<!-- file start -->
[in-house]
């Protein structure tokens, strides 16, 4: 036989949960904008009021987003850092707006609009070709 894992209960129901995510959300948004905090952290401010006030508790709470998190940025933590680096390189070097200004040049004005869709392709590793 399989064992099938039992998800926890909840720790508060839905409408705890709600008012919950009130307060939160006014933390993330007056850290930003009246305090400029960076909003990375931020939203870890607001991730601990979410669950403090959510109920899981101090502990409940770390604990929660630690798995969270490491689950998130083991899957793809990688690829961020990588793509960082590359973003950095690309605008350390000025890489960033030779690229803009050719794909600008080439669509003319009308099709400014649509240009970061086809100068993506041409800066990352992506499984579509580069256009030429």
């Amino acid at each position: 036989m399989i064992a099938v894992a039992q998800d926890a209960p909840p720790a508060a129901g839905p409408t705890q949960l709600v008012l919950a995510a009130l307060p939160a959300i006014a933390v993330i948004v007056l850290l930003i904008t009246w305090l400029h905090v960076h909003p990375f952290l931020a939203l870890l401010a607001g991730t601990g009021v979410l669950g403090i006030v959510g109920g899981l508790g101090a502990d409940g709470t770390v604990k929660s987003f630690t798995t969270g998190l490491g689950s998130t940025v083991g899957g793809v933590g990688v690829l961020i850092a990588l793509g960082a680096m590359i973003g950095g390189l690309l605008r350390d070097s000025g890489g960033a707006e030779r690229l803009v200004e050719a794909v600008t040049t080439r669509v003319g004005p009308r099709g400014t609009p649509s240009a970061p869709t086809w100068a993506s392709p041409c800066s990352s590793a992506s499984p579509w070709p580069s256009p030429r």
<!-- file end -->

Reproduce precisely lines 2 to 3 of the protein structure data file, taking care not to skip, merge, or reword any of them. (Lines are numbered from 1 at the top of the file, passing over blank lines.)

């Protein structure tokens, strides 16, 4: 036989949960904008009021987003850092707006609009070709 894992209960129901995510959300948004905090952290401010006030508790709470998190940025933590680096390189070097200004040049004005869709392709590793 399989064992099938039992998800926890909840720790508060839905409408705890709600008012919950009130307060939160006014933390993330007056850290930003009246305090400029960076909003990375931020939203870890607001991730601990979410669950403090959510109920899981101090502990409940770390604990929660630690798995969270490491689950998130083991899957793809990688690829961020990588793509960082590359973003950095690309605008350390000025890489960033030779690229803009050719794909600008080439669509003319009308099709400014649509240009970061086809100068993506041409800066990352992506499984579509580069256009030429």
């Amino acid at each position: 036989m399989i064992a099938v894992a039992q998800d926890a209960p909840p720790a508060a129901g839905p409408t705890q949960l709600v008012l919950a995510a009130l307060p939160a959300i006014a933390v993330i948004v007056l850290l930003i904008t009246w305090l400029h905090v960076h909003p990375f952290l931020a939203l870890l401010a607001g991730t601990g009021v979410l669950g403090i006030v959510g109920g899981l508790g101090a502990d409940g709470t770390v604990k929660s987003f630690t798995t969270g998190l490491g689950s998130t940025v083991g899957g793809v933590g990688v690829l961020i850092a990588l793509g960082a680096m590359i973003g950095g390189l690309l605008r350390d070097s000025g890489g960033a707006e030779r690229l803009v200004e050719a794909v600008t040049t080439r669509v003319g004005p009308r099709g400014t609009p649509s240009a970061p869709t086809w100068a993506s392709p041409c800066s990352s590793a992506s499984p579509w070709p580069s256009p030429r």